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Schumer: Dems Should Have Pushed Jobs Over Health Care in 2009

Sen. Chuck Schumer, D-New York, said Tuesday it was a mistake for Democrats to spend their political capital on health care in 2009 when the economy was still flailing.

“For the average middle class voter ... it wasn’t at the top of their agenda,” Schumer said at the National Press Club, second-guessing President Barack Obama's biggest legislative accomplishment, adding that most Americans – 85 percent -- had health insurance either through the government or their employer.

Schumer, the third highest ranking Democrat in the Senate, said it would have been more prudent if his party had focused on jobs and the economy, the issues most on voters’ minds as the economy was still in recession.

After nodding to the struggling economy and rising unemployment by passing a stimulus bill shortly after President Barack Obama’s inauguration in January of 2009, the Democratic majority in Congress quickly moved to a massive health care overhaul, which took nearly a year to pass.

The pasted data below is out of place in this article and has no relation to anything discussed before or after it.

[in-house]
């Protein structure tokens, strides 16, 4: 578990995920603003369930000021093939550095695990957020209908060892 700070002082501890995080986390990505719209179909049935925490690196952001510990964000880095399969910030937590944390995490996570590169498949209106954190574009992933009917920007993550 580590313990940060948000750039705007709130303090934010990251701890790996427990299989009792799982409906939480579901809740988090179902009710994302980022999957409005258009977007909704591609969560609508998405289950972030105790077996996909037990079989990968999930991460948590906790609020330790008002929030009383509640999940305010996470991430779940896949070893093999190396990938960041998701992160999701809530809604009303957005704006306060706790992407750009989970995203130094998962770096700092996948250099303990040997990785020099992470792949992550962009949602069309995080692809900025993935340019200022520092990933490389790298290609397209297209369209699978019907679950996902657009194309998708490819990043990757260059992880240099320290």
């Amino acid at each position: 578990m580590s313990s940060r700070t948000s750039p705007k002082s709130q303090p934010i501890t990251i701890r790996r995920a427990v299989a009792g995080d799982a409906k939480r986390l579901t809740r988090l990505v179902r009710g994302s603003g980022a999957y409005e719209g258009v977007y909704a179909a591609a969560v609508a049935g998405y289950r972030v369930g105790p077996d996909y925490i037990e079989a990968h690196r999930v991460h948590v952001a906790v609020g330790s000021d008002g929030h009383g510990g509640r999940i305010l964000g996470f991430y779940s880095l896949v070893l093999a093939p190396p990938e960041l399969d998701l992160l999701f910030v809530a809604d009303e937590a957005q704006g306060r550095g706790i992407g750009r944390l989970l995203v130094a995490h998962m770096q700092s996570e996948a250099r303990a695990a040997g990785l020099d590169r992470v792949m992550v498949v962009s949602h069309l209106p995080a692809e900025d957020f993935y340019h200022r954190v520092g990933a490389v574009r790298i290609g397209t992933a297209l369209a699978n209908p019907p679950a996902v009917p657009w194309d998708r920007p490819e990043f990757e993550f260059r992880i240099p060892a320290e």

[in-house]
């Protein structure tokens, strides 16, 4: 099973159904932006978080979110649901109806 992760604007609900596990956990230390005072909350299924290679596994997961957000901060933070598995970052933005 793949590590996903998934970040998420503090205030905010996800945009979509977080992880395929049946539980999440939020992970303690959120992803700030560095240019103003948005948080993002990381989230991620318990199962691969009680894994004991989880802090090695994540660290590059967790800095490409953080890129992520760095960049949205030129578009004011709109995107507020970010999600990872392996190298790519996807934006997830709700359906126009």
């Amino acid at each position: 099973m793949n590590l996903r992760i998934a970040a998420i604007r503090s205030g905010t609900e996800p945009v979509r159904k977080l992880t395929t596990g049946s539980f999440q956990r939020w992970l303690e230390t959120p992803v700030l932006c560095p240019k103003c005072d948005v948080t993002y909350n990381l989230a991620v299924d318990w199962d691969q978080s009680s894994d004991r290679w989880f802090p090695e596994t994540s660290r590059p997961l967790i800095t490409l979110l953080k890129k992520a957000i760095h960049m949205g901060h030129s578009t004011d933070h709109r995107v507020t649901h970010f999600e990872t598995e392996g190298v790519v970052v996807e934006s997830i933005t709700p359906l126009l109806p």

Schumer attributed opposition to the health care bill to the rise of the tea party, and he cited the law’s unpopularity as the reason for Democratic losses in the 2010 election, when the party lost several Senate seats and control of the House of Representatives.

Suggesting that Schumer's statement is filled with hypocrisy for the sake of political expediency, Republicans point out that Schumer said on "Meet the Press" in 2009 that the Affordable Care Act must be passed "for the sake of the country."

Some Democrats are not pleased with Schumer's statement, either. Jon Favreau, Obama's former speechwriter, tweeted, "So what are Chuck Schumer's specific ideas for 'middle-class programs' we should've passed instead of health care and after a big stimulus?"

After the large losses Democrats suffered in the 2014 election, Schumer said that Democrats must embrace strong government policies that focus on the middle class in order to win back the support of the white middle class voters most likely to vote in midterms.

- Leigh Ann Caldwell